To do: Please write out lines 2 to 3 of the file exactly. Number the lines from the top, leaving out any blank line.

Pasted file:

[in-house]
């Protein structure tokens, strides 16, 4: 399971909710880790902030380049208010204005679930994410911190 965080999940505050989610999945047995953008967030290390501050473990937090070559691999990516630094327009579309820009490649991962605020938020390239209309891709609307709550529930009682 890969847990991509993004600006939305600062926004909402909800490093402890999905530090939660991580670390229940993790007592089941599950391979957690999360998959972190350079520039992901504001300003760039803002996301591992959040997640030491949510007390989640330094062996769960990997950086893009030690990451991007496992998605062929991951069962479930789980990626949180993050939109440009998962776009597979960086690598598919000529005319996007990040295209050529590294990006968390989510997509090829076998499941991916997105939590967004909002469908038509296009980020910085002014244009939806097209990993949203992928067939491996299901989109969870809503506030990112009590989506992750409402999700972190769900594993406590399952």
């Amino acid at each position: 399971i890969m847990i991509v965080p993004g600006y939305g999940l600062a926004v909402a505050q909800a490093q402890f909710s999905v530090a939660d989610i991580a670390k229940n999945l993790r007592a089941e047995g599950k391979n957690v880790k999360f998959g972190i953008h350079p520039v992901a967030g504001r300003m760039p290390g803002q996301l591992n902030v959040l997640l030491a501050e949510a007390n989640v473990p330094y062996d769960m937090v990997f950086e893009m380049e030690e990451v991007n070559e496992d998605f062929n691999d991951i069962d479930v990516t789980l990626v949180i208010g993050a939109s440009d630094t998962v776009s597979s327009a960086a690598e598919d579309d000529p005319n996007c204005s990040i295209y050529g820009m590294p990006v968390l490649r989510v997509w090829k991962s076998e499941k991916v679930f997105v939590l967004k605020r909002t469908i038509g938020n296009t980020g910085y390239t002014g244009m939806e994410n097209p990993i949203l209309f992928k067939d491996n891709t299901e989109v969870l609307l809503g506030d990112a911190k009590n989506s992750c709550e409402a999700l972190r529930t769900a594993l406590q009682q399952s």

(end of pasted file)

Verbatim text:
């Protein structure tokens, strides 16, 4: 399971909710880790902030380049208010204005679930994410911190 965080999940505050989610999945047995953008967030290390501050473990937090070559691999990516630094327009579309820009490649991962605020938020390239209309891709609307709550529930009682 890969847990991509993004600006939305600062926004909402909800490093402890999905530090939660991580670390229940993790007592089941599950391979957690999360998959972190350079520039992901504001300003760039803002996301591992959040997640030491949510007390989640330094062996769960990997950086893009030690990451991007496992998605062929991951069962479930789980990626949180993050939109440009998962776009597979960086690598598919000529005319996007990040295209050529590294990006968390989510997509090829076998499941991916997105939590967004909002469908038509296009980020910085002014244009939806097209990993949203992928067939491996299901989109969870809503506030990112009590989506992750409402999700972190769900594993406590399952």
């Amino acid at each position: 399971i890969m847990i991509v965080p993004g600006y939305g999940l600062a926004v909402a505050q909800a490093q402890f909710s999905v530090a939660d989610i991580a670390k229940n999945l993790r007592a089941e047995g599950k391979n957690v880790k999360f998959g972190i953008h350079p520039v992901a967030g504001r300003m760039p290390g803002q996301l591992n902030v959040l997640l030491a501050e949510a007390n989640v473990p330094y062996d769960m937090v990997f950086e893009m380049e030690e990451v991007n070559e496992d998605f062929n691999d991951i069962d479930v990516t789980l990626v949180i208010g993050a939109s440009d630094t998962v776009s597979s327009a960086a690598e598919d579309d000529p005319n996007c204005s990040i295209y050529g820009m590294p990006v968390l490649r989510v997509w090829k991962s076998e499941k991916v679930f997105v939590l967004k605020r909002t469908i038509g938020n296009t980020g910085y390239t002014g244009m939806e994410n097209p990993i949203l209309f992928k067939d491996n891709t299901e989109v969870l609307l809503g506030d990112a911190k009590n989506s992750c709550e409402a999700l972190r529930t769900a594993l406590q009682q399952s």